Gli articoli dell’epoca, non così lontana nel tempo, sono molti e tutti condividono la stessa linea; non c’era spazio in Bahrain, e in Saudi, per una testata indipendente voluta da Jamal Khashoggi e da Al-Waleed bin Talal, lo stesso principe tenuto dal giovane Mohammad bin Salman dal 4 novembre 2017 agli arresti domiciliari insieme a undici principi e trentotto ex ministri nell’Hotel Ritz Carlton di Riad, con l’accusa di corruzione e riciclaggio di denaro. Le autorità saudite pretesero una penale pari a sei milioni di dollari statunitensi. La scarcerazione è poi effettivamente avvenuta, il 27 gennaio 2018.
Jamal Khashoggi era un giornalista molto stimato in Bahrain. Aveva rapporti stretti  con l’Associazione dei Giornalisti Bahreniti e con la famiglia reale Al Khalifa, nonostante ciò manteneva equidistanza e ascoltava la popolazione sciita, intervistando e incontrando i leader dei movimenti di opposizione. Correva una battuta: “Se cerchi Al Wefaq, vai in ambasciata americana: troverai l’ufficio”. Erano i tempi di Jamal Khashoggi.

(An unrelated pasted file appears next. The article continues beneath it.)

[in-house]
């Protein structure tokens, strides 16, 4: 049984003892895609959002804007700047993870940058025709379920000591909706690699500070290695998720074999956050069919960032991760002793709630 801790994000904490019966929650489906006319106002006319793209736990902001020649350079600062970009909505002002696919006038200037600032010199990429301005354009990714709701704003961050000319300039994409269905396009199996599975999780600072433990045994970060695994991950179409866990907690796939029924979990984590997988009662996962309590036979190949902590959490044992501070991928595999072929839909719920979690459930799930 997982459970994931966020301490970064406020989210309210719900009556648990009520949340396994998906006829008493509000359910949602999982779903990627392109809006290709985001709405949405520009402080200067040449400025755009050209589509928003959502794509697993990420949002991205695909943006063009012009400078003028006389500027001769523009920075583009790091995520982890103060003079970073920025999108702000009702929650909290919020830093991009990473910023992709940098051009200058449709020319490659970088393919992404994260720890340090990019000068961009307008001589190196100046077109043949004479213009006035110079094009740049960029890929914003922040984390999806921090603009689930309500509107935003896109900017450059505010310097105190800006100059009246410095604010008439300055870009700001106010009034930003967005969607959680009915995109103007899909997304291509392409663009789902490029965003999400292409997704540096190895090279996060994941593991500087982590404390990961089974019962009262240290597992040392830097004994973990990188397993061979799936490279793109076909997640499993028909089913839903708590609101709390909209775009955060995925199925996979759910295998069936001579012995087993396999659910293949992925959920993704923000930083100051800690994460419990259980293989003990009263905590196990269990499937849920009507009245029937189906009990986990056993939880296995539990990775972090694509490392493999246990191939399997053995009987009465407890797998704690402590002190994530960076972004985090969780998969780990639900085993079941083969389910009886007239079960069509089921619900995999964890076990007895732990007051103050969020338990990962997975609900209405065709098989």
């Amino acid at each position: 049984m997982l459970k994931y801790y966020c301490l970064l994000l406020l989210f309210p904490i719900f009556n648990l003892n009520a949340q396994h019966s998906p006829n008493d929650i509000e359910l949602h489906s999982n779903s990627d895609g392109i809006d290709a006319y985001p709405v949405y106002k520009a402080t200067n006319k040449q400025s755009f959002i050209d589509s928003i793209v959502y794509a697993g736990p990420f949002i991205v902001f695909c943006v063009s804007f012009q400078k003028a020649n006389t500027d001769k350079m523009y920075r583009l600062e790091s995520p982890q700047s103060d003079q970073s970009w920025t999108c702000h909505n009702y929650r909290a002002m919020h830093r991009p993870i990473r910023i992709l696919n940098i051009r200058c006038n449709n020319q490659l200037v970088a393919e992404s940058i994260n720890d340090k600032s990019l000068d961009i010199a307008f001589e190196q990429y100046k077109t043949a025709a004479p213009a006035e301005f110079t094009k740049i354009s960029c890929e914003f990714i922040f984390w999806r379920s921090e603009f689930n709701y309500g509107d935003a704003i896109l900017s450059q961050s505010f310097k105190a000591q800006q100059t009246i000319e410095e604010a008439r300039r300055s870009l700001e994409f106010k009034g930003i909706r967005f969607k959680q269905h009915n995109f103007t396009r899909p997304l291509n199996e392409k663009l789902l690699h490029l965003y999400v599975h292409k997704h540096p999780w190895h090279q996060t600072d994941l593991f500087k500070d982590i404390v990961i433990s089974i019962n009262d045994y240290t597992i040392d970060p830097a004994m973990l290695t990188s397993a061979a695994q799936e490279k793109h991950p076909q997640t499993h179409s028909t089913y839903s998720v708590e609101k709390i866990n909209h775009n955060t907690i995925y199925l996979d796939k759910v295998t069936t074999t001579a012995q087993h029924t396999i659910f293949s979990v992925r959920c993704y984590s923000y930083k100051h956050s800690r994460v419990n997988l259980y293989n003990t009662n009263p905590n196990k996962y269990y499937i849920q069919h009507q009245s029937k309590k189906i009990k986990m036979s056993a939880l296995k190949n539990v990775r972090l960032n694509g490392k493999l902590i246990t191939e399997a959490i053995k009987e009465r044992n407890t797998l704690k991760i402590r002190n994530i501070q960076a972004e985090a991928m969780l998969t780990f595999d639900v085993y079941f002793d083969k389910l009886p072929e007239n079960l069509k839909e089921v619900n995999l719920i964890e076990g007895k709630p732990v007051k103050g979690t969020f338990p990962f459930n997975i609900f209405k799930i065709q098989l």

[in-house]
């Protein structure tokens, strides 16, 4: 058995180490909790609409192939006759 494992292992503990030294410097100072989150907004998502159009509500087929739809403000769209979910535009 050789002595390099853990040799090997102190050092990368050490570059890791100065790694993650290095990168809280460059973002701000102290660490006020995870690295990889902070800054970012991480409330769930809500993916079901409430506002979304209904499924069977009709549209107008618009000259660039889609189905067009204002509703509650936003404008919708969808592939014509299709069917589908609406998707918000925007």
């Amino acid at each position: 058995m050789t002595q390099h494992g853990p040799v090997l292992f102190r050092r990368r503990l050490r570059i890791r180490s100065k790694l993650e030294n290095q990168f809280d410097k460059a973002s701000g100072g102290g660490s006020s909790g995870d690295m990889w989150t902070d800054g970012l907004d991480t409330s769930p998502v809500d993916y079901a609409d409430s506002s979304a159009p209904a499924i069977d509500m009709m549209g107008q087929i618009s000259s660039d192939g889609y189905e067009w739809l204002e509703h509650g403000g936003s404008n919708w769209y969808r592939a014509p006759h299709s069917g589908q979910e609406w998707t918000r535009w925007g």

Era una posto ambìto da tanti giornalisti del Golfo Persico, il nuovo canale di Khashoggi. Era la nuova visione del mondo mussulmano, tanto e troppo vicina al Qatar, all’epoca già in pesante discordia con il Bahrain e, con i Fratelli Mussulmani. Solo 11 ore di apertura della televisione per parlare di un’attualità
ancora sconcertante; a oggi, le revoche della cittadinanza sono tante. Solo in Bahrain sono 749 i casi documentati.
Dietro le sbarre, gli stessi attivisti che venivano ascoltati dai giornalisti di al-Arab prima della chiusura: Ali Salman,Nabeel Rajab e Abdulhadi al Khawaja, con accuse ritenute assurde all’epoca dei fatti e tuttora aspramente criticate dalle più importanti organizzazioni sulle libertà di opinione e sul rispetto dei diritti umani.


Jamal Khashoggi’s final appeal


JAMAL KHASHOGGI’S last column for The Post, written shortly before his Oct. 2 disappearance and published today on the opposite page, espouses the cause that animated most of his life: free expression in the Arab world. The absence of that freedom, he wrote, means that Arabs “are either uninformed or misinformed. They are unable to adequately address, much less publicly discuss, matters that affect the region and their day-to-day lives.”